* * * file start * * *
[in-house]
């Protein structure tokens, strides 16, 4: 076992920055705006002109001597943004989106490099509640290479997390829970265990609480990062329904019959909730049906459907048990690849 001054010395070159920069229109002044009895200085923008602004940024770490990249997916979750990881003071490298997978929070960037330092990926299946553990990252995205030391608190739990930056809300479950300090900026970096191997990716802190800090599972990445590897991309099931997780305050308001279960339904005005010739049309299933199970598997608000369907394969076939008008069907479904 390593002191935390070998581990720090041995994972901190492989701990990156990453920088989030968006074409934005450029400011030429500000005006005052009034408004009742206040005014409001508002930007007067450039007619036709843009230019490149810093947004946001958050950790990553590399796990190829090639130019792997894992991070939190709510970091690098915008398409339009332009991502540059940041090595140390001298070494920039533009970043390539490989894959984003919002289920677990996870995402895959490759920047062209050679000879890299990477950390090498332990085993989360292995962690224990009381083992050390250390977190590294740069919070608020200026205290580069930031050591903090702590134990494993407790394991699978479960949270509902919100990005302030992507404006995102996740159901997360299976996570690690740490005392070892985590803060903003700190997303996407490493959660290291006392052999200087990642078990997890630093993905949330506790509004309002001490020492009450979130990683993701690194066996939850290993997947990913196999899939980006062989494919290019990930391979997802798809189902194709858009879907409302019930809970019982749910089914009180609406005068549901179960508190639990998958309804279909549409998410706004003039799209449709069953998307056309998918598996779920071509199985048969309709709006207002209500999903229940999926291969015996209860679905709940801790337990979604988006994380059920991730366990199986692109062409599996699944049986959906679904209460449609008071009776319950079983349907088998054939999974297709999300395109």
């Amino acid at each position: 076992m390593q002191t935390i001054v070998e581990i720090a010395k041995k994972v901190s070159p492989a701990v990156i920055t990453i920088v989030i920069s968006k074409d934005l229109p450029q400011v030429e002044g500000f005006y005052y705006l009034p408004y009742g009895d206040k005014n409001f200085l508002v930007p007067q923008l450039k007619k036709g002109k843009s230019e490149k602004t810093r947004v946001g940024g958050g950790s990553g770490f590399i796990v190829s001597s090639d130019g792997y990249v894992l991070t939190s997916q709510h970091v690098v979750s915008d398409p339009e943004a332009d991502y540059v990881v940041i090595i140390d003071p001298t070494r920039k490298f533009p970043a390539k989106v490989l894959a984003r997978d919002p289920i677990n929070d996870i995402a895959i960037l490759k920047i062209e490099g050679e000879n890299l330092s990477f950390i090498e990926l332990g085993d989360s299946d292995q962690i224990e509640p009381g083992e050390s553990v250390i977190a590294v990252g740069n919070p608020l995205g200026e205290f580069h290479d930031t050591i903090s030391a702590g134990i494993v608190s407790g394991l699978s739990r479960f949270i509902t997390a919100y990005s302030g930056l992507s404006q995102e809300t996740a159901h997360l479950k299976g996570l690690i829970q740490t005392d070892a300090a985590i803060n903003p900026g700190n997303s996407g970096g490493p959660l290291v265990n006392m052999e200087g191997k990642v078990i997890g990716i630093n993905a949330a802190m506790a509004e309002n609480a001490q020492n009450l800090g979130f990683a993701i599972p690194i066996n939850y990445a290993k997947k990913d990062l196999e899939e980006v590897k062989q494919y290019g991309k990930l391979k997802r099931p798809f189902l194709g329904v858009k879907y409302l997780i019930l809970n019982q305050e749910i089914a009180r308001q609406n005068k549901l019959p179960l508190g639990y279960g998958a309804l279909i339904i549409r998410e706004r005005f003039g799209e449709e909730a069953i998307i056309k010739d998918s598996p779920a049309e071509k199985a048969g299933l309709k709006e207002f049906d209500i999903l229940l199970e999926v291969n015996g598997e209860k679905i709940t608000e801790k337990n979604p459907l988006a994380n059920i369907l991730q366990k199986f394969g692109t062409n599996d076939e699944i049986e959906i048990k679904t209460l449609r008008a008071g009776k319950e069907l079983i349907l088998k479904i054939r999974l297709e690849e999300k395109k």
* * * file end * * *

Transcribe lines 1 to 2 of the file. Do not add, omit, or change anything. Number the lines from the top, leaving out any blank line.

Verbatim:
[in-house]
């Protein structure tokens, strides 16, 4: 076992920055705006002109001597943004989106490099509640290479997390829970265990609480990062329904019959909730049906459907048990690849 001054010395070159920069229109002044009895200085923008602004940024770490990249997916979750990881003071490298997978929070960037330092990926299946553990990252995205030391608190739990930056809300479950300090900026970096191997990716802190800090599972990445590897991309099931997780305050308001279960339904005005010739049309299933199970598997608000369907394969076939008008069907479904 390593002191935390070998581990720090041995994972901190492989701990990156990453920088989030968006074409934005450029400011030429500000005006005052009034408004009742206040005014409001508002930007007067450039007619036709843009230019490149810093947004946001958050950790990553590399796990190829090639130019792997894992991070939190709510970091690098915008398409339009332009991502540059940041090595140390001298070494920039533009970043390539490989894959984003919002289920677990996870995402895959490759920047062209050679000879890299990477950390090498332990085993989360292995962690224990009381083992050390250390977190590294740069919070608020200026205290580069930031050591903090702590134990494993407790394991699978479960949270509902919100990005302030992507404006995102996740159901997360299976996570690690740490005392070892985590803060903003700190997303996407490493959660290291006392052999200087990642078990997890630093993905949330506790509004309002001490020492009450979130990683993701690194066996939850290993997947990913196999899939980006062989494919290019990930391979997802798809189902194709858009879907409302019930809970019982749910089914009180609406005068549901179960508190639990998958309804279909549409998410706004003039799209449709069953998307056309998918598996779920071509199985048969309709709006207002209500999903229940999926291969015996209860679905709940801790337990979604988006994380059920991730366990199986692109062409599996699944049986959906679904209460449609008071009776319950079983349907088998054939999974297709999300395109």